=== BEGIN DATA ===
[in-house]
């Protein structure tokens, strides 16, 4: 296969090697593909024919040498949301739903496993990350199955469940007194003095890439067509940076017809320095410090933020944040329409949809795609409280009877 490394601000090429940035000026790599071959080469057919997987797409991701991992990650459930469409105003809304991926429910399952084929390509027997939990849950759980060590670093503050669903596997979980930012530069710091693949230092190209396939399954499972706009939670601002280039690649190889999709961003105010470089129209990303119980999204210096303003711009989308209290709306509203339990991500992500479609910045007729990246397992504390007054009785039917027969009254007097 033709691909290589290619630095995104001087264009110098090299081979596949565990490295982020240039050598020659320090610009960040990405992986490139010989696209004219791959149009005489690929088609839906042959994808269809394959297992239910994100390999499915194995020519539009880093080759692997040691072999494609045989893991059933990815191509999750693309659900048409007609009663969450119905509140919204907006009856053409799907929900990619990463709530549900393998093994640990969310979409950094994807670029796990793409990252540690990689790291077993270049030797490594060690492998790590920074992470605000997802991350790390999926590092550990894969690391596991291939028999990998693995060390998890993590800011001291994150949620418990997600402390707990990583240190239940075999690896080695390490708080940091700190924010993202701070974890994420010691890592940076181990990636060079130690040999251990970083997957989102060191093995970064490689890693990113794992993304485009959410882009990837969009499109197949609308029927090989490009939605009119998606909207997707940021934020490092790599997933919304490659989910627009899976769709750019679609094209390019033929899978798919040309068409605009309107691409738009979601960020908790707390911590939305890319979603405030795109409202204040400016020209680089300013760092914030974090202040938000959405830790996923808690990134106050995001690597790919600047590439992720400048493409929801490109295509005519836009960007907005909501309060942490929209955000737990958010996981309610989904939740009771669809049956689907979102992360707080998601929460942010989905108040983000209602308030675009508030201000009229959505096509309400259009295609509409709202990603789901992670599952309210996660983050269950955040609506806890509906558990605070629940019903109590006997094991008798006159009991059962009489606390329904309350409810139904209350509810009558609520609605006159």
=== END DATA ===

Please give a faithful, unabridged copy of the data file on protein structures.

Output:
[in-house]
């Protein structure tokens, strides 16, 4: 296969090697593909024919040498949301739903496993990350199955469940007194003095890439067509940076017809320095410090933020944040329409949809795609409280009877 490394601000090429940035000026790599071959080469057919997987797409991701991992990650459930469409105003809304991926429910399952084929390509027997939990849950759980060590670093503050669903596997979980930012530069710091693949230092190209396939399954499972706009939670601002280039690649190889999709961003105010470089129209990303119980999204210096303003711009989308209290709306509203339990991500992500479609910045007729990246397992504390007054009785039917027969009254007097 033709691909290589290619630095995104001087264009110098090299081979596949565990490295982020240039050598020659320090610009960040990405992986490139010989696209004219791959149009005489690929088609839906042959994808269809394959297992239910994100390999499915194995020519539009880093080759692997040691072999494609045989893991059933990815191509999750693309659900048409007609009663969450119905509140919204907006009856053409799907929900990619990463709530549900393998093994640990969310979409950094994807670029796990793409990252540690990689790291077993270049030797490594060690492998790590920074992470605000997802991350790390999926590092550990894969690391596991291939028999990998693995060390998890993590800011001291994150949620418990997600402390707990990583240190239940075999690896080695390490708080940091700190924010993202701070974890994420010691890592940076181990990636060079130690040999251990970083997957989102060191093995970064490689890693990113794992993304485009959410882009990837969009499109197949609308029927090989490009939605009119998606909207997707940021934020490092790599997933919304490659989910627009899976769709750019679609094209390019033929899978798919040309068409605009309107691409738009979601960020908790707390911590939305890319979603405030795109409202204040400016020209680089300013760092914030974090202040938000959405830790996923808690990134106050995001690597790919600047590439992720400048493409929801490109295509005519836009960007907005909501309060942490929209955000737990958010996981309610989904939740009771669809049956689907979102992360707080998601929460942010989905108040983000209602308030675009508030201000009229959505096509309400259009295609509409709202990603789901992670599952309210996660983050269950955040609506806890509906558990605070629940019903109590006997094991008798006159009991059962009489606390329904309350409810139904209350509810009558609520609605006159």